Governor Brown commits to ensuring the basic human right to safe and affordable drinking water for all Californians in his January proposed budget.
Five years ago California became the first state in the nation to recognize access to safe, clean drinking water as a human right. Today, the reality for hundreds of communities throughout the state is they have tap water that’s too contaminated to drink and no money to clean it up.
A look back on the 2017 legislative session and the work ahead in 2018.
This month CWC Community Education and Outreach Specialist, Vanessa Michel, is leading a team of 10 canvassers to outreach to thousands of latino voters in unincorporated communities impacted by lack of access to safe, clean and affordable drinking water.
We have three new interns and one new fellow that joined us last month across both our Visalia and Sacramento offices!
The Union of Concerned Scientists, Self-Help Enterprises, and Community Water Center invite you to a panel discussion on local groundwater sustainability planning and the launch of the toolkit, Getting Involved in Groundwater; A Guide to California’s Groundwater Sustainability Plans.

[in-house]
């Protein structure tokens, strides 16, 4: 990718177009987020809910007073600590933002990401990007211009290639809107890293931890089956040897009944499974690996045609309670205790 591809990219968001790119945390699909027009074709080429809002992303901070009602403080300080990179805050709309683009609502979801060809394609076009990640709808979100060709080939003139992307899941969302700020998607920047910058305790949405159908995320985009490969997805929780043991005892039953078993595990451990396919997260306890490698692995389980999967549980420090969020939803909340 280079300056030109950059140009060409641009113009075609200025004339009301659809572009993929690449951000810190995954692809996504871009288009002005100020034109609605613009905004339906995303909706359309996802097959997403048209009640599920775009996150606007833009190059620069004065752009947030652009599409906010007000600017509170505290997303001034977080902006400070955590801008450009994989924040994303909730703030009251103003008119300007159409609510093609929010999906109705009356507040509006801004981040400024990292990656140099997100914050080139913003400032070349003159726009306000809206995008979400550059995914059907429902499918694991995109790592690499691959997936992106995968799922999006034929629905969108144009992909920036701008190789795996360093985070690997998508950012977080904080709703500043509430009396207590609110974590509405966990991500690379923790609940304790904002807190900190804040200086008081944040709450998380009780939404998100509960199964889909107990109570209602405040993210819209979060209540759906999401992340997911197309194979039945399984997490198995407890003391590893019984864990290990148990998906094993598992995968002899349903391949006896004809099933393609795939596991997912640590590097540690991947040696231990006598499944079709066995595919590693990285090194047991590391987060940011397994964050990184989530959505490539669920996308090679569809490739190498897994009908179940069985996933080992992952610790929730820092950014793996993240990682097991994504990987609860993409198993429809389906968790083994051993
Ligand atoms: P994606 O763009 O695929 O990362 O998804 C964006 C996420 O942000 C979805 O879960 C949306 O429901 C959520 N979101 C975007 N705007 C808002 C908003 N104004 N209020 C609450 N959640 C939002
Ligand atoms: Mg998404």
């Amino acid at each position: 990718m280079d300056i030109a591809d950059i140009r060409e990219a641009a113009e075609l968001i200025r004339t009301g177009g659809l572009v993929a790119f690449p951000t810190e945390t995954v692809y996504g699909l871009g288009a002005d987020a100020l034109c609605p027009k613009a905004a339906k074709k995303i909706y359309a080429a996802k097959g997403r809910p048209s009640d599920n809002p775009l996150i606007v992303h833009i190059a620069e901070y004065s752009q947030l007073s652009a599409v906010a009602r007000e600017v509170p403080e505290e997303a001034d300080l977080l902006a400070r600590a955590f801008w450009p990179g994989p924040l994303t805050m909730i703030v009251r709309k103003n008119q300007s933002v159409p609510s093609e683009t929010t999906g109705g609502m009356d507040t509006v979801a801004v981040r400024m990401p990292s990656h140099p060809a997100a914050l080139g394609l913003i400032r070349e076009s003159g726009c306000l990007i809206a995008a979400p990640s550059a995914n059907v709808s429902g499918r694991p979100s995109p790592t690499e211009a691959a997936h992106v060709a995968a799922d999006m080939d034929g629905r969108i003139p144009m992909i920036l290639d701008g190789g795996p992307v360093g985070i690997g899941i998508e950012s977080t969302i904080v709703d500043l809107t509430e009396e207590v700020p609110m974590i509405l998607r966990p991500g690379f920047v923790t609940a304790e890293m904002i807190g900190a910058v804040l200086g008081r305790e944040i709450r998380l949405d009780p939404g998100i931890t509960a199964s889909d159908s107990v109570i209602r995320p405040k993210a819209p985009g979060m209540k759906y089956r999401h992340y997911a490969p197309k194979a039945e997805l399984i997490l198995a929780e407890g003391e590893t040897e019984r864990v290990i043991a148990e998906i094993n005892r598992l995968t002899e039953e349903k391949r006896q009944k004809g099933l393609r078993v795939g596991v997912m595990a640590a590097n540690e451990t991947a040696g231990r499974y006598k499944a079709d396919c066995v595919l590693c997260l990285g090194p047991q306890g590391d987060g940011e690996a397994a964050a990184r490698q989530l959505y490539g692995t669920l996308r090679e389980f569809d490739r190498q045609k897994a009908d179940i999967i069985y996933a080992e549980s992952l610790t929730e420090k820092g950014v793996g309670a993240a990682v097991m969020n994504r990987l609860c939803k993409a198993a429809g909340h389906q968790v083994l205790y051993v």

En California tenemos un gran problema con respecto al agua. Aunque siempre oímos de la falta de agua en California, un problema serio que todavía tenemos es que hay hasta un millón de personas en nuestro estado que no tienen agua potable. Hay más de 300 comunidades que la calidad del agua potable está por debajo de los estándares federales.
Arvin is one of 42 communities in Kern County impacted by unsafe drinking water. Mayor Jose Gurrola grew up in Arvin and has experienced firsthand the struggle that comes from living in a town with undrinkable water.
Although our recent wet weather has eased water shortages and droughts that California was facing, lawmakers and water agencies cannot stop just yet. There are still more than a million Californians who are left without safe and affordable drinking water, a problem that does not improve with precipitation.